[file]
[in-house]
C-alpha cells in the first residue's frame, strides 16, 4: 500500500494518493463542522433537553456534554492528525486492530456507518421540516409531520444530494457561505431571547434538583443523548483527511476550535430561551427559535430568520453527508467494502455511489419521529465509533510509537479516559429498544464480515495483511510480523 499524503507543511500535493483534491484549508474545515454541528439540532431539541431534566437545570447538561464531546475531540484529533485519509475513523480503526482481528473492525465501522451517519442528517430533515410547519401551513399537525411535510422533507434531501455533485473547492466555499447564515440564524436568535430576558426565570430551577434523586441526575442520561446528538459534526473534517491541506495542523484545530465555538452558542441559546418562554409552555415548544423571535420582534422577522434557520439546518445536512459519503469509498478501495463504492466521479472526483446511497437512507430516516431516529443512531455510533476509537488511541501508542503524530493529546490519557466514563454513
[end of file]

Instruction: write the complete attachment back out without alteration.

[in-house]
C-alpha cells in the first residue's frame, strides 16, 4: 500500500494518493463542522433537553456534554492528525486492530456507518421540516409531520444530494457561505431571547434538583443523548483527511476550535430561551427559535430568520453527508467494502455511489419521529465509533510509537479516559429498544464480515495483511510480523 499524503507543511500535493483534491484549508474545515454541528439540532431539541431534566437545570447538561464531546475531540484529533485519509475513523480503526482481528473492525465501522451517519442528517430533515410547519401551513399537525411535510422533507434531501455533485473547492466555499447564515440564524436568535430576558426565570430551577434523586441526575442520561446528538459534526473534517491541506495542523484545530465555538452558542441559546418562554409552555415548544423571535420582534422577522434557520439546518445536512459519503469509498478501495463504492466521479472526483446511497437512507430516516431516529443512531455510533476509537488511541501508542503524530493529546490519557466514563454513